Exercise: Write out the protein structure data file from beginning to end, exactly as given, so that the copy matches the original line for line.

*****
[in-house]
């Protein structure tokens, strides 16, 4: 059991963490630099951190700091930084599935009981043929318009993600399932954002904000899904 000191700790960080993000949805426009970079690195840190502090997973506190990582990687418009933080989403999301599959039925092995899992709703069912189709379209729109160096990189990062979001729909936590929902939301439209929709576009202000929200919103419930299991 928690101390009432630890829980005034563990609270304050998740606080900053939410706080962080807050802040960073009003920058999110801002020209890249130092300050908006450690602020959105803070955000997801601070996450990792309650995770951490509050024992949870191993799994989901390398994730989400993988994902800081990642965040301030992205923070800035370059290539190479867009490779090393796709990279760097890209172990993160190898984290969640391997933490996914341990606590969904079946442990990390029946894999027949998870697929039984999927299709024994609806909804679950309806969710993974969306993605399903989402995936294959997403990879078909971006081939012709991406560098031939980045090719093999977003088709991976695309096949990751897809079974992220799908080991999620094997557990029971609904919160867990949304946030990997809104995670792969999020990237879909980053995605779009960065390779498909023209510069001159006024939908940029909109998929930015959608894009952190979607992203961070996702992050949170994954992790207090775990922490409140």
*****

[in-house]
């Protein structure tokens, strides 16, 4: 059991963490630099951190700091930084599935009981043929318009993600399932954002904000899904 000191700790960080993000949805426009970079690195840190502090997973506190990582990687418009933080989403999301599959039925092995899992709703069912189709379209729109160096990189990062979001729909936590929902939301439209929709576009202000929200919103419930299991 928690101390009432630890829980005034563990609270304050998740606080900053939410706080962080807050802040960073009003920058999110801002020209890249130092300050908006450690602020959105803070955000997801601070996450990792309650995770951490509050024992949870191993799994989901390398994730989400993988994902800081990642965040301030992205923070800035370059290539190479867009490779090393796709990279760097890209172990993160190898984290969640391997933490996914341990606590969904079946442990990390029946894999027949998870697929039984999927299709024994609806909804679950309806969710993974969306993605399903989402995936294959997403990879078909971006081939012709991406560098031939980045090719093999977003088709991976695309096949990751897809079974992220799908080991999620094997557990029971609904919160867990949304946030990997809104995670792969999020990237879909980053995605779009960065390779498909023209510069001159006024939908940029909109998929930015959608894009952190979607992203961070996702992050949170994954992790207090775990922490409140």